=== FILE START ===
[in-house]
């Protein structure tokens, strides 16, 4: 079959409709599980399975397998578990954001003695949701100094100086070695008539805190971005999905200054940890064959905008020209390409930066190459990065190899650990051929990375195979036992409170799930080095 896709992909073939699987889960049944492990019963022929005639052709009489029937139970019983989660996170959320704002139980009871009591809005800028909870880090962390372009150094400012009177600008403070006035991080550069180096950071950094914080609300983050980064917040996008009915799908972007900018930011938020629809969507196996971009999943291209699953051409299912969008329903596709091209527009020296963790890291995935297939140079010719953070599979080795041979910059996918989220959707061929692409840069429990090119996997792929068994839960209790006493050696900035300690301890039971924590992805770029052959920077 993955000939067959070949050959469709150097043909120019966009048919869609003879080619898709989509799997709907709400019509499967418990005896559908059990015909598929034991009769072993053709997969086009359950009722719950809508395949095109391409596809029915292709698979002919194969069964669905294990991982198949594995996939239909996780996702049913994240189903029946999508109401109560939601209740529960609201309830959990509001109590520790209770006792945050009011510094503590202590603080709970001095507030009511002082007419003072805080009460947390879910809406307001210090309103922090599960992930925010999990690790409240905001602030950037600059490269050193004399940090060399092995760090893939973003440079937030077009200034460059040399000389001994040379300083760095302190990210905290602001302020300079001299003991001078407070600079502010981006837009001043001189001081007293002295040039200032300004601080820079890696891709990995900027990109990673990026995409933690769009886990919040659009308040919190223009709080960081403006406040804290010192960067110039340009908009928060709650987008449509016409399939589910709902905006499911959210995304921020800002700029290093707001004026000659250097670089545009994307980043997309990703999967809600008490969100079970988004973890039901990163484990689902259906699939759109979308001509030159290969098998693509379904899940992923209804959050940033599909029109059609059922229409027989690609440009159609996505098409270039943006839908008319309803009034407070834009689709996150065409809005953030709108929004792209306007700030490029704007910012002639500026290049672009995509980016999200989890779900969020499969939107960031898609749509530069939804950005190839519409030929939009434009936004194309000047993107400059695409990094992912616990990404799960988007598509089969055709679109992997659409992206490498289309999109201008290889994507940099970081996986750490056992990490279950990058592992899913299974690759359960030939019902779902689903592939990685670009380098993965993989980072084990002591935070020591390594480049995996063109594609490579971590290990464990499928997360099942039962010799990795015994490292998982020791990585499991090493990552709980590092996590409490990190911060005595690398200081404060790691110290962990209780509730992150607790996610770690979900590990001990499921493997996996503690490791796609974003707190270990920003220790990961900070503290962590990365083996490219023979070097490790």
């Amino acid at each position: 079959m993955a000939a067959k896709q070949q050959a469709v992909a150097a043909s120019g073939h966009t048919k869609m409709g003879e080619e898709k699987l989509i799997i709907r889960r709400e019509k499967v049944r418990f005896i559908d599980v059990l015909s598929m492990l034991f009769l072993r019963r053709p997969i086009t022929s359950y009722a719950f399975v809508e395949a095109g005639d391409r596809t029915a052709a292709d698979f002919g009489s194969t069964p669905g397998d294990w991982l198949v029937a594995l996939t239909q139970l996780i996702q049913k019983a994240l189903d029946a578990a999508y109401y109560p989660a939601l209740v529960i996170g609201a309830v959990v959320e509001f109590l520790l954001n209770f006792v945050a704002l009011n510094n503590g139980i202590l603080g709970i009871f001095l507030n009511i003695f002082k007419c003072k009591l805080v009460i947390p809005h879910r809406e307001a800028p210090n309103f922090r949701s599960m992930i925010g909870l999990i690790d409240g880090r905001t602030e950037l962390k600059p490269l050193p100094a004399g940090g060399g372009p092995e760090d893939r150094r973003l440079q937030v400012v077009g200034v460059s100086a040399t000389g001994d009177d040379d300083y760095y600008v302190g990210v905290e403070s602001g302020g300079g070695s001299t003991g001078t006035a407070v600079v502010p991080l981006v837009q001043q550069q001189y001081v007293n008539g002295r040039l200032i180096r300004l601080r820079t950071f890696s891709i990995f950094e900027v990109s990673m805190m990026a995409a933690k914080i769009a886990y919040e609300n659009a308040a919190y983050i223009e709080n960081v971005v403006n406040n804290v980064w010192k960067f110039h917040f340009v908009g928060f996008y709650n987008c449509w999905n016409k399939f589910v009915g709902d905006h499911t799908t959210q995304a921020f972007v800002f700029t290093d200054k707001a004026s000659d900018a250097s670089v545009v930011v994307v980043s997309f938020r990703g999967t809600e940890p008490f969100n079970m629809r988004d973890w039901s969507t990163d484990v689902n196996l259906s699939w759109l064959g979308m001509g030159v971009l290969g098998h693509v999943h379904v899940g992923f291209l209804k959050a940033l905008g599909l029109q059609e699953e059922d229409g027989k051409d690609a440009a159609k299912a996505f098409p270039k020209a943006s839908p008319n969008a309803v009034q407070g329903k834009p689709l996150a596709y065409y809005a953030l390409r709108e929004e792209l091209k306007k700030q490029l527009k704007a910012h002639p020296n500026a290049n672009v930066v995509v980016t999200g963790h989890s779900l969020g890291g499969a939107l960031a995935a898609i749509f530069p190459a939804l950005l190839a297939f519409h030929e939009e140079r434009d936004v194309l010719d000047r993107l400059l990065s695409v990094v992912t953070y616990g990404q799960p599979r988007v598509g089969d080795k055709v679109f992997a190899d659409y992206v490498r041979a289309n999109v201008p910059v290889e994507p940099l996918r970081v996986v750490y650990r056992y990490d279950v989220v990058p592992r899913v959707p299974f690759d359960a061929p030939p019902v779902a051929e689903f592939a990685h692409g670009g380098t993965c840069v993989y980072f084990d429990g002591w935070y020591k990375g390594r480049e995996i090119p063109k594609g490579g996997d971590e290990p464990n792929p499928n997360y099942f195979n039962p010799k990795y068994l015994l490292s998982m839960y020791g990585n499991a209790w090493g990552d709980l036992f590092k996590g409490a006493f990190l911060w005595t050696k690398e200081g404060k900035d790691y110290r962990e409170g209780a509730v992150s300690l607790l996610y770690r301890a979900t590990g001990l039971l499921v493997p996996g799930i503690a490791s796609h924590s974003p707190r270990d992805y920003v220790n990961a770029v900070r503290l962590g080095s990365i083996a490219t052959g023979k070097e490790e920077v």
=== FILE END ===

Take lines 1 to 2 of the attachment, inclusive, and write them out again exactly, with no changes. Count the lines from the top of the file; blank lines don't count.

[in-house]
């Protein structure tokens, strides 16, 4: 079959409709599980399975397998578990954001003695949701100094100086070695008539805190971005999905200054940890064959905008020209390409930066190459990065190899650990051929990375195979036992409170799930080095 896709992909073939699987889960049944492990019963022929005639052709009489029937139970019983989660996170959320704002139980009871009591809005800028909870880090962390372009150094400012009177600008403070006035991080550069180096950071950094914080609300983050980064917040996008009915799908972007900018930011938020629809969507196996971009999943291209699953051409299912969008329903596709091209527009020296963790890291995935297939140079010719953070599979080795041979910059996918989220959707061929692409840069429990090119996997792929068994839960209790006493050696900035300690301890039971924590992805770029052959920077 993955000939067959070949050959469709150097043909120019966009048919869609003879080619898709989509799997709907709400019509499967418990005896559908059990015909598929034991009769072993053709997969086009359950009722719950809508395949095109391409596809029915292709698979002919194969069964669905294990991982198949594995996939239909996780996702049913994240189903029946999508109401109560939601209740529960609201309830959990509001109590520790209770006792945050009011510094503590202590603080709970001095507030009511002082007419003072805080009460947390879910809406307001210090309103922090599960992930925010999990690790409240905001602030950037600059490269050193004399940090060399092995760090893939973003440079937030077009200034460059040399000389001994040379300083760095302190990210905290602001302020300079001299003991001078407070600079502010981006837009001043001189001081007293002295040039200032300004601080820079890696891709990995900027990109990673990026995409933690769009886990919040659009308040919190223009709080960081403006406040804290010192960067110039340009908009928060709650987008449509016409399939589910709902905006499911959210995304921020800002700029290093707001004026000659250097670089545009994307980043997309990703999967809600008490969100079970988004973890039901990163484990689902259906699939759109979308001509030159290969098998693509379904899940992923209804959050940033599909029109059609059922229409027989690609440009159609996505098409270039943006839908008319309803009034407070834009689709996150065409809005953030709108929004792209306007700030490029704007910012002639500026290049672009995509980016999200989890779900969020499969939107960031898609749509530069939804950005190839519409030929939009434009936004194309000047993107400059695409990094992912616990990404799960988007598509089969055709679109992997659409992206490498289309999109201008290889994507940099970081996986750490056992990490279950990058592992899913299974690759359960030939019902779902689903592939990685670009380098993965993989980072084990002591935070020591390594480049995996063109594609490579971590290990464990499928997360099942039962010799990795015994490292998982020791990585499991090493990552709980590092996590409490990190911060005595690398200081404060790691110290962990209780509730992150607790996610770690979900590990001990499921493997996996503690490791796609974003707190270990920003220790990961900070503290962590990365083996490219023979070097490790």